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The Gambia

The Republic of The Gambia is a nation in West Africa. It is entirely surrounded by Senegal, except for where the Gambia River empties into the Atlantic Ocean. In 1965, The Gambia became independent from the British Empire. Banjul is its capital.

Republic of The Gambia
Gambia_flag_large.png Image:gambiaarms21.PNG
(In Detail) (Full size)
National motto: Progress, Peace, Prosperity
Official language English, Mandinka, Wolof, Fula, others
Capital Banjul
Largest City Kanifing
President Dr. Alhajie Yahya AJJ Jammeh
 - Total
 - % water
Ranked 158th
10,380 km²

 - Total
 - Density

Ranked 145th

1,367,124 (July 2000 est.)


 - Date

From the United Kingdom

February 18, 1965

Currency Dalasi (D)
Time zone UTC
National anthem For The Gambia Our Homeland
Internet TLD .gm
Calling Code 220


Main article: History of The Gambia

The Gambia was once part of the Ghana and Songhai Empires. In 1588, the claimant to the Portuguese throne, Antonio, Prior of Crato , sold exclusive trade rights on The Gambia River to English merchants; this grant was confirmed by letters patent from Queen Elizabeth I. In 1618, King James I granted a charter to a British company for trade with The Gambia and the Gold Coast (now Ghana).

During the late 17th century and throughout the 18th, England and France struggled continuously for political and commercial supremacy in the regions of the Senegal and Gambia Rivers. The 1783 Treaty of Versailles gave Great Britain possession of The Gambia, but the French retained a tiny enclave at Albreda on the north bank of the river which was ceded to the United Kingdom in 1857.

During World War II, Gambian troops fought with the Allies in Burma. After World War II, the pace of constitutional reform quickened. Following general elections in 1962, full internal self-government was granted in 1963. The Gambia achieved independence on February 18, 1965, as a constitutional monarchy within the British Commonwealth. It formed a short-lived federation of Senegambia with Senegal between 1982 and 1989. In 1991 the two nations signed a friendship and cooperation treaty. A military coup in 1994 overthrew the president and banned political activity, but a 1996 constitution and presidential elections, followed by parliamentary balloting in 1997, completed a nominal return to civilian rule. The country undertook another round of presidential and legislative elections in late 2001 and early 2002.


Main article: Politics of The Gambia


Main article: Subdivisions of The Gambia

The Gambia is divided into eight subdivisions:

  • Banjul
  • Basse
  • Brikama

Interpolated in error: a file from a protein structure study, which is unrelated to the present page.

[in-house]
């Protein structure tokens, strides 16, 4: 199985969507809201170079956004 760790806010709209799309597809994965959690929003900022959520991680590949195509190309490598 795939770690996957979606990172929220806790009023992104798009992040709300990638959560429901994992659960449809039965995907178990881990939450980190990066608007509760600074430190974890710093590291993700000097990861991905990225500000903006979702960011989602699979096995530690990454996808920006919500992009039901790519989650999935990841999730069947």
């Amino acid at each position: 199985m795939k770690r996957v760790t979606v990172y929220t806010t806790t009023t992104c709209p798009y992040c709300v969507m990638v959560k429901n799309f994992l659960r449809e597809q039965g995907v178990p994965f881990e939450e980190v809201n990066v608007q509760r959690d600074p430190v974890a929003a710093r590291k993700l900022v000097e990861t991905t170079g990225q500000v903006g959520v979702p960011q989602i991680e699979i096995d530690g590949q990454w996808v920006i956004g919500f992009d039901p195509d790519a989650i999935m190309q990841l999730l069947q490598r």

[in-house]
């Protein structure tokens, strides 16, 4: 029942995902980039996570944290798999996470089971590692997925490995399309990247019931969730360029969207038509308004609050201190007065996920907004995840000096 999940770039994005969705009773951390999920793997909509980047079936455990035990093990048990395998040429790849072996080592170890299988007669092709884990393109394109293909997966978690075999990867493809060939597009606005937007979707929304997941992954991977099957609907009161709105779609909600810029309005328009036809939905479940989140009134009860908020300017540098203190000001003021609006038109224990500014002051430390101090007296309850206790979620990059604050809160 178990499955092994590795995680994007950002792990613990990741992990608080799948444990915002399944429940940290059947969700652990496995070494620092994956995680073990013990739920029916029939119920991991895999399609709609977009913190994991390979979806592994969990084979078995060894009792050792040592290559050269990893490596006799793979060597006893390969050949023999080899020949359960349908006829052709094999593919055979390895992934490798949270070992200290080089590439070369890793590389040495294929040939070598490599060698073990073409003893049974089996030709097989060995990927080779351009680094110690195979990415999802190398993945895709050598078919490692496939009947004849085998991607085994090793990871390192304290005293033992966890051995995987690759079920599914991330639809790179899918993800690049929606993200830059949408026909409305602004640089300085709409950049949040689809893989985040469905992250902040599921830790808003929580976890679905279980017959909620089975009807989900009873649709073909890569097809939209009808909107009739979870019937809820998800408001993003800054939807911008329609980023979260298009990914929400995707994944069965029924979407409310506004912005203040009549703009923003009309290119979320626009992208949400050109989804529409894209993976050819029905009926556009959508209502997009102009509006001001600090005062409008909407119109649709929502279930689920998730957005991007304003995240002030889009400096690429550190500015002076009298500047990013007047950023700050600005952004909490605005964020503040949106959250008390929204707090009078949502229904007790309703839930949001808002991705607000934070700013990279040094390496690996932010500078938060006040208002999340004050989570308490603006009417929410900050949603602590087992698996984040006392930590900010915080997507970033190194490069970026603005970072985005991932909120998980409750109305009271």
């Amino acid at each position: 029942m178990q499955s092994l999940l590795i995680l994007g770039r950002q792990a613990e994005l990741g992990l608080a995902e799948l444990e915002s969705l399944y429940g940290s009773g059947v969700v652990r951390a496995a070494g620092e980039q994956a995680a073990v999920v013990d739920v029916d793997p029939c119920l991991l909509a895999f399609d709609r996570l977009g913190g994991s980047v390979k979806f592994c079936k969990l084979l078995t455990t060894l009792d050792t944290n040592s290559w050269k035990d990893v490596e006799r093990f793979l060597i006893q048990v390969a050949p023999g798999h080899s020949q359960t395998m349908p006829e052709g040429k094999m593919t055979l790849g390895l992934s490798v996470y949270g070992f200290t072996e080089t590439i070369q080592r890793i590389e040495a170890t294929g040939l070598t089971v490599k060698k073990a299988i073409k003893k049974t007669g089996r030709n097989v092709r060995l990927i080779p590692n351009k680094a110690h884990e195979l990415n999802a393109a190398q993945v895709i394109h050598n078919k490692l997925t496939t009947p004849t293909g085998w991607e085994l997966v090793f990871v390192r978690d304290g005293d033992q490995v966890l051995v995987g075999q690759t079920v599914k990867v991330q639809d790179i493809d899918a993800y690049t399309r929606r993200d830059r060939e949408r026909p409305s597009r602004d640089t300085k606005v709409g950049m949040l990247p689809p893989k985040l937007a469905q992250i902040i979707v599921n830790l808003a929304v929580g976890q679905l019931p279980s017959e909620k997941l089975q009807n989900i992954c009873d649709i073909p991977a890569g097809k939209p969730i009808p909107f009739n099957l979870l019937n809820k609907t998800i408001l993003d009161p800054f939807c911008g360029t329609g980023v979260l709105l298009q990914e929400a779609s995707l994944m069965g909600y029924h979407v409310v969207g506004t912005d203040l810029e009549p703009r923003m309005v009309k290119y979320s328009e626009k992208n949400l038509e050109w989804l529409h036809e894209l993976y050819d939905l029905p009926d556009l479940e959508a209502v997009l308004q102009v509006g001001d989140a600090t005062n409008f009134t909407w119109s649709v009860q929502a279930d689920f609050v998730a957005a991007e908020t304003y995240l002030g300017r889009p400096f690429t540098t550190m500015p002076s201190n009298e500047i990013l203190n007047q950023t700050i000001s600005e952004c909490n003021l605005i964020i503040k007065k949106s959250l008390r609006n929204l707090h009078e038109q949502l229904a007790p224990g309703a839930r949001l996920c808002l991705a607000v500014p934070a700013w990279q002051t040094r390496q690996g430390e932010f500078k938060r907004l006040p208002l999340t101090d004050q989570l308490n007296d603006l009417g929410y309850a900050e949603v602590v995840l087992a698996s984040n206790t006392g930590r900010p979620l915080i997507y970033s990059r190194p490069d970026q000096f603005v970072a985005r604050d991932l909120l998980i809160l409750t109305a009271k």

• Janjangbure
  • Kanifeng
  • Kerewan
  • Kuntaur
  • Mansakonko


Main article: Geography of The Gambia

The Gambia is a very small and narrow country with the border based on the Gambia River. The border is less than 48km wide. The countries present boundaries were defined in 1889 after an agreement between the United Kingdom and France. It is almost an enclave of Senegal and smallest country on the continent of Africa.


Main article: Economy of The Gambia

The Gambia has no important mineral or other natural resources and has a limited agricultural base. About 75% of the population depends on crops and livestock for its livelihood. Small-scale manufacturing activity features the processing of peanuts, fish, and hides. Re-export trade normally constitutes a major segment of economic activity, but the 50% devaluation of the CFA franc in January 1994 made Senegalese goods more competitive and hurt the re-export trade. The Gambia has benefited from a rebound in tourism after its decline in response to the military's takeover in July 1994.


Main article: Demographics of The Gambia

A wide variety of ethnic groups live in The Gambia with a minimum of intertribal friction, each preserving its own language and traditions. The Mandinka tribe is the largest, followed by the Fula, Wolof, Jola, and Serahuli. Approximately 2,500 non-Africans live in The Gambia, including Europeans and families of Lebanese origin.

Muslims constitute more than 92% of the population. Christians of different denominations account for most of the remainder. Gambians officially observe the holidays of both religions and practice religious tolerance.

More than 80% of Gambians live in rural villages, although more and more young people come to the capital in search of work and education. While urban migration, development projects, and modernization are bringing more Gambians into contact with Western habits and values, the traditional emphasis on the extended family, as well as indigenous forms of dress and celebration, remain integral parts of everyday life.


Main article: Culture of The Gambia

Miscellaneous topics

External links and references

  • Republic of The Gambia Official Website
  • Much of the information presented here comes from the CIA World Factbook 2000 and the 2002 U.S. Department of State website.

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Last updated: 02-07-2005 09:54:49
Last updated: 02-27-2005 12:19:38